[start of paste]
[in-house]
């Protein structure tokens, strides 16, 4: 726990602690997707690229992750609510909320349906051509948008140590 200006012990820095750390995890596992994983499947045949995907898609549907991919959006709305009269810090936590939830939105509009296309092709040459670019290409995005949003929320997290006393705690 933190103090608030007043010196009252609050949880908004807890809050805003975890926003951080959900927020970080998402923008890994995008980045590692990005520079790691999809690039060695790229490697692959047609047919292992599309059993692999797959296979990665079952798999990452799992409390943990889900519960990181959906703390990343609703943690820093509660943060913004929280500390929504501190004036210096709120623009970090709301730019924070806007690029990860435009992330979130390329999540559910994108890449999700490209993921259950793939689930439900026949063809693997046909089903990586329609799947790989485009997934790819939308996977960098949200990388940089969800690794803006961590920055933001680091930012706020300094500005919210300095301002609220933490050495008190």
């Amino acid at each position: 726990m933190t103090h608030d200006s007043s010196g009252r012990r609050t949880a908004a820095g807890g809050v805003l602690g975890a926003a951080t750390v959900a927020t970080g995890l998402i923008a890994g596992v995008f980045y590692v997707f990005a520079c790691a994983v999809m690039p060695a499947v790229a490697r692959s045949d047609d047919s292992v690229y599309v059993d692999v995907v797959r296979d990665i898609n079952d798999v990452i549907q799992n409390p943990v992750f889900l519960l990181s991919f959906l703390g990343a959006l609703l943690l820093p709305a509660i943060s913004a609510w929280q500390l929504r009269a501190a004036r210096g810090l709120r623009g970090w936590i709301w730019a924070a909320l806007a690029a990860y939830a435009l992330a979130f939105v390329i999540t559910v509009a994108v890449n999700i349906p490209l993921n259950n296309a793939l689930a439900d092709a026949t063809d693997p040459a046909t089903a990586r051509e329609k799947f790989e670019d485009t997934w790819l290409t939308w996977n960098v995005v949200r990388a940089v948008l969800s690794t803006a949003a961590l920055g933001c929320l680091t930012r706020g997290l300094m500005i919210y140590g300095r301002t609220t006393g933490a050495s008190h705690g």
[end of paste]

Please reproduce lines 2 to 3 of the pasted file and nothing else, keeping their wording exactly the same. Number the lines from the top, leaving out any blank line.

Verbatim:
């Protein structure tokens, strides 16, 4: 726990602690997707690229992750609510909320349906051509948008140590 200006012990820095750390995890596992994983499947045949995907898609549907991919959006709305009269810090936590939830939105509009296309092709040459670019290409995005949003929320997290006393705690 933190103090608030007043010196009252609050949880908004807890809050805003975890926003951080959900927020970080998402923008890994995008980045590692990005520079790691999809690039060695790229490697692959047609047919292992599309059993692999797959296979990665079952798999990452799992409390943990889900519960990181959906703390990343609703943690820093509660943060913004929280500390929504501190004036210096709120623009970090709301730019924070806007690029990860435009992330979130390329999540559910994108890449999700490209993921259950793939689930439900026949063809693997046909089903990586329609799947790989485009997934790819939308996977960098949200990388940089969800690794803006961590920055933001680091930012706020300094500005919210300095301002609220933490050495008190």
């Amino acid at each position: 726990m933190t103090h608030d200006s007043s010196g009252r012990r609050t949880a908004a820095g807890g809050v805003l602690g975890a926003a951080t750390v959900a927020t970080g995890l998402i923008a890994g596992v995008f980045y590692v997707f990005a520079c790691a994983v999809m690039p060695a499947v790229a490697r692959s045949d047609d047919s292992v690229y599309v059993d692999v995907v797959r296979d990665i898609n079952d798999v990452i549907q799992n409390p943990v992750f889900l519960l990181s991919f959906l703390g990343a959006l609703l943690l820093p709305a509660i943060s913004a609510w929280q500390l929504r009269a501190a004036r210096g810090l709120r623009g970090w936590i709301w730019a924070a909320l806007a690029a990860y939830a435009l992330a979130f939105v390329i999540t559910v509009a994108v890449n999700i349906p490209l993921n259950n296309a793939l689930a439900d092709a026949t063809d693997p040459a046909t089903a990586r051509e329609k799947f790989e670019d485009t997934w790819l290409t939308w996977n960098v995005v949200r990388a940089v948008l969800s690794t803006a949003a961590l920055g933001c929320l680091t930012r706020g997290l300094m500005i919210y140590g300095r301002t609220t006393g933490a050495s008190h705690g």